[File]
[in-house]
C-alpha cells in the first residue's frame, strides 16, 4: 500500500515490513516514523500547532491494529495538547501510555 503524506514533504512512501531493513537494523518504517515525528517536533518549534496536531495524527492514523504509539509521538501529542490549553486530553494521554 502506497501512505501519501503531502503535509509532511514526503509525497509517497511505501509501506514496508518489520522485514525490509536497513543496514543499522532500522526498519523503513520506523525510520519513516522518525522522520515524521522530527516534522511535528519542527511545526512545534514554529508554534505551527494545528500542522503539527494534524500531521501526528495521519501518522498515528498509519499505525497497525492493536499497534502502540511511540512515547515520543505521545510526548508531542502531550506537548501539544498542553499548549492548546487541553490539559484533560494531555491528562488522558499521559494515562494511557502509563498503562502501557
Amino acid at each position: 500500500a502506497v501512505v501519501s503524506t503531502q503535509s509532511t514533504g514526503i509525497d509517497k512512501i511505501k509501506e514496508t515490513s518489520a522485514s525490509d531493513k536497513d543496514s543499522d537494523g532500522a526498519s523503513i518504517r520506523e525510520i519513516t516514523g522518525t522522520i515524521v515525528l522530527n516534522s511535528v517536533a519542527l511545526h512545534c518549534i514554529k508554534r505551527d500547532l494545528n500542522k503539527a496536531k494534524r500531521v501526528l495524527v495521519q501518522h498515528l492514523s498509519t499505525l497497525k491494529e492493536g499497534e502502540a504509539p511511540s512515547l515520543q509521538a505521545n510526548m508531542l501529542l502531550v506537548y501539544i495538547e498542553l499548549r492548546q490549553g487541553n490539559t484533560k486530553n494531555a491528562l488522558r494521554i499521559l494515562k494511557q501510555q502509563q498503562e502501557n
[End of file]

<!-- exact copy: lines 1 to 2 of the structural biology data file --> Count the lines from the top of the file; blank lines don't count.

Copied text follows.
[in-house]
C-alpha cells in the first residue's frame, strides 16, 4: 500500500515490513516514523500547532491494529495538547501510555 503524506514533504512512501531493513537494523518504517515525528517536533518549534496536531495524527492514523504509539509521538501529542490549553486530553494521554 502506497501512505501519501503531502503535509509532511514526503509525497509517497511505501509501506514496508518489520522485514525490509536497513543496514543499522532500522526498519523503513520506523525510520519513516522518525522522520515524521522530527516534522511535528519542527511545526512545534514554529508554534505551527494545528500542522503539527494534524500531521501526528495521519501518522498515528498509519499505525497497525492493536499497534502502540511511540512515547515520543505521545510526548508531542502531550506537548501539544498542553499548549492548546487541553490539559484533560494531555491528562488522558499521559494515562494511557502509563498503562502501557